As a home seller, you are legally obligated to reveal all information you have about the house you’re selling, including knowledge of any existing issues. Generally, it’s best if you make the necessary repairs prior to putting your house on the market. Few buyers want to deal with repair work unless they’re investing in a fixer-upper.
As soon as you accept an offer, a home inspection will need to take place. Who pays for that home inspection can vary.
Why Is Home Inspection Necessary?
A buyer won’t want to be surprised by expensive problems after buying your house. Even if you’ve had a previous inspection and have invested in repairs and renovations, the buyer(s) will want another inspection of their own. Perhaps there have been issues that were overlooked or new issues have developed.
Do You Need to Pay for It?
Usually, the buyer will pay for the inspection. However, it’s not uncommon for sellers to pay for the inspection if negotiated. If you’re facing a buyer’s market, buyers may have more negotiating power. They may request you pay for the home inspection.
If your house has been on the market for some time and you haven’t had many interested parties, the cost of the inspection might be a valuable incentive. Generally speaking, a professional home inspection costs between $279-$399. The cost varies based not on the size of your property but also depends on where the property is located. The national average, according to Home Advisor, is $388.
Who pays for the home inspection is often part of the negotiation process. For more advice about buying or selling a home, be sure to contact us at Randy Lindsay today.
In an ideal world, the moment you stick a for-sale sign in your front yard is the moment buyers line up with offers. Unfortunately, selling a home is not that easy. The home selling process can take some time. To properly plan around this process, it’s crucial that you understand the timeline of selling a home. The following is a general breakdown of the typical home-selling timeline:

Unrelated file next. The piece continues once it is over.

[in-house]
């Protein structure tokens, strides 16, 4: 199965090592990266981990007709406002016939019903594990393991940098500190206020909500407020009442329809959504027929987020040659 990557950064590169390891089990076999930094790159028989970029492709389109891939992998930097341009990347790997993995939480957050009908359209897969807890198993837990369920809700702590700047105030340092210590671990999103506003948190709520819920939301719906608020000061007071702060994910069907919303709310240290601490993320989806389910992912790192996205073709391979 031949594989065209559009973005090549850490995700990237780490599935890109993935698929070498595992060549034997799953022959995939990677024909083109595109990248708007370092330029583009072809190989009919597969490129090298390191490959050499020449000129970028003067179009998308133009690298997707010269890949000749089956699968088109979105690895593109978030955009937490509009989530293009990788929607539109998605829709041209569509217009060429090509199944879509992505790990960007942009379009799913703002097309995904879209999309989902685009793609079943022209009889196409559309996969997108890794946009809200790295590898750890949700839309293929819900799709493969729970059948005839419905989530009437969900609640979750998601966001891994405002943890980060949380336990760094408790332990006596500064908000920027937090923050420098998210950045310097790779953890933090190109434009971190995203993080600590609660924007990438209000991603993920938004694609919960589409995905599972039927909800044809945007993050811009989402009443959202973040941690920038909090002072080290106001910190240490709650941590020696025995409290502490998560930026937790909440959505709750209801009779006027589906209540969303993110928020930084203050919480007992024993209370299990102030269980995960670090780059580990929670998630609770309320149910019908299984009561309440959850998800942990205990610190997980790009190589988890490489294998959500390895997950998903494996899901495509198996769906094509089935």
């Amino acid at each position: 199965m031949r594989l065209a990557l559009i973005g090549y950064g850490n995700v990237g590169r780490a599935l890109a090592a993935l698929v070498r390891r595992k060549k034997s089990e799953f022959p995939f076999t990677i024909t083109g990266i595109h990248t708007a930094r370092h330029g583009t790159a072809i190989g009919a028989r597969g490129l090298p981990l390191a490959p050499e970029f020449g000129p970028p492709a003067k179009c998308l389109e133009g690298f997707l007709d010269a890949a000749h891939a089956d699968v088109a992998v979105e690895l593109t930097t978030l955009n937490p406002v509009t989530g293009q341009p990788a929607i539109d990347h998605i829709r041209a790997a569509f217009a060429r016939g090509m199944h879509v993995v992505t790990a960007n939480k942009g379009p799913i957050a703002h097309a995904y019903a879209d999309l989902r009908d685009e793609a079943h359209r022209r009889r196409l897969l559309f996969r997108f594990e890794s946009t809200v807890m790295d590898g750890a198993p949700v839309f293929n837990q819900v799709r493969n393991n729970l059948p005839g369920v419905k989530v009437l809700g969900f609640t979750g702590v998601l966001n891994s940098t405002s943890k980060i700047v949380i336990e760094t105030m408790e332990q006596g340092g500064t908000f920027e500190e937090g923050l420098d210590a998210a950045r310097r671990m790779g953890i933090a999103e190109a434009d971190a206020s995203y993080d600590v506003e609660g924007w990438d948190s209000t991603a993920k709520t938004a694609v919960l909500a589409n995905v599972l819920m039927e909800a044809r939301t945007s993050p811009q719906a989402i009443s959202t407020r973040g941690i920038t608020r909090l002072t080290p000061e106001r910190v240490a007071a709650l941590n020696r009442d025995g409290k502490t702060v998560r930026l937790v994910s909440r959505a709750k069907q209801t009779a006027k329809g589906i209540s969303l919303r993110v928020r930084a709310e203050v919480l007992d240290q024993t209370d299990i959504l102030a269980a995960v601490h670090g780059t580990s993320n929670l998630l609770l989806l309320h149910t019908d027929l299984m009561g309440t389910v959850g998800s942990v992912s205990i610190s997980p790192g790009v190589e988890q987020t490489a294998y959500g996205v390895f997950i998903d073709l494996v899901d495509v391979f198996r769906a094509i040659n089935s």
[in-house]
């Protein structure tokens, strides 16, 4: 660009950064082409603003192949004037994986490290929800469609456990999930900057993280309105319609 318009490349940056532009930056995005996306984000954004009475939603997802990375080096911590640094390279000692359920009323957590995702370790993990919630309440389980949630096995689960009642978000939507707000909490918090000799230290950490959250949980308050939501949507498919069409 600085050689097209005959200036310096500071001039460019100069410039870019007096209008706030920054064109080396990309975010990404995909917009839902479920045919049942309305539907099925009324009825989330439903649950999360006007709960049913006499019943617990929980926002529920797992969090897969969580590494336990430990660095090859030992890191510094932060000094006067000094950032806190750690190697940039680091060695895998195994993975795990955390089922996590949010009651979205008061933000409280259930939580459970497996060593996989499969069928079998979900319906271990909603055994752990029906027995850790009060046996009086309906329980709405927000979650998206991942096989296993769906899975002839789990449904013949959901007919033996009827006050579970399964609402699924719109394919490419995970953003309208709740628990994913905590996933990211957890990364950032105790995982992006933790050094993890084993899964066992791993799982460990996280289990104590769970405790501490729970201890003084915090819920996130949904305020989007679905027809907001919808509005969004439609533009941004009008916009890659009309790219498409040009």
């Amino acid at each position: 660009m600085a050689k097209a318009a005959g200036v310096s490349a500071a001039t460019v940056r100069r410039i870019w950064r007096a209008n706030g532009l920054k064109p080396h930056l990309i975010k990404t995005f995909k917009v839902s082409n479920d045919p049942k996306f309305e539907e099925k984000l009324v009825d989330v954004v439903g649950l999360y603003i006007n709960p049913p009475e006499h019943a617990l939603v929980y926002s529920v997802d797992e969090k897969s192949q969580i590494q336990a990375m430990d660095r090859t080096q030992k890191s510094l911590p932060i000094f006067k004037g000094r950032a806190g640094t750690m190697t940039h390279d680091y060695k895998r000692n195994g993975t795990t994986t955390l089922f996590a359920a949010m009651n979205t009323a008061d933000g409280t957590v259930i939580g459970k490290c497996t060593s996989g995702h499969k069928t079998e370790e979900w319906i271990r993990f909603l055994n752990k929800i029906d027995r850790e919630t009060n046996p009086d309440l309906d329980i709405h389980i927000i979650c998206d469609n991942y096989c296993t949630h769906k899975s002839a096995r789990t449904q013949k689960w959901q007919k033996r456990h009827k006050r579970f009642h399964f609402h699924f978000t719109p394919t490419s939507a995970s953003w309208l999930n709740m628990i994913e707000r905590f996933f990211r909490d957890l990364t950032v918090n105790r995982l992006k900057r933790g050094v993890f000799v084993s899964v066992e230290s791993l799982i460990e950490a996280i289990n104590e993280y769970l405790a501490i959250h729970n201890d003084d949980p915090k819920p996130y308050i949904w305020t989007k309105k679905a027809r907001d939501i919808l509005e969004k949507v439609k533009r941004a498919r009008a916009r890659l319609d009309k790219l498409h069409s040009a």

- Researching the local market – To understand the value of your house and how much negotiating power you’ll have, you’ll need to research your local market. Look at recently sold comps to get a good idea of the demand in your area. Begin research at least two months before you plan to list.
- Hiring an agent – A real estate agent can help you prepare your home for sale, pinpoint the right asking price, and line up buyers. Begin working with an agent six weeks before listing.
- Preparing your home – At the same time you hire an agent, you should begin prepping your house by making repairs and investing in home improvements that will boost the home’s value.
- Moving out – Although you don’t have to be moved out before you begin showing your home, it’s a good idea to be. If you can, begin moving out around a month before you list.
- Marketing your property – Start advertising your property online a week before you officially list it on the market to begin generating interest.
- Selling your property – Once listed, it can take anywhere from a few weeks to a few months to sell. The average home stayed on the market for 24 days in 2020. However, keep in mind that closing can take an average of 46 days, which means from the day you list to the day you close can last roughly two months.
All in all, expect to spend between three and four months preparing and selling your home. For more home selling advice, contact us at Randy Lindsay today.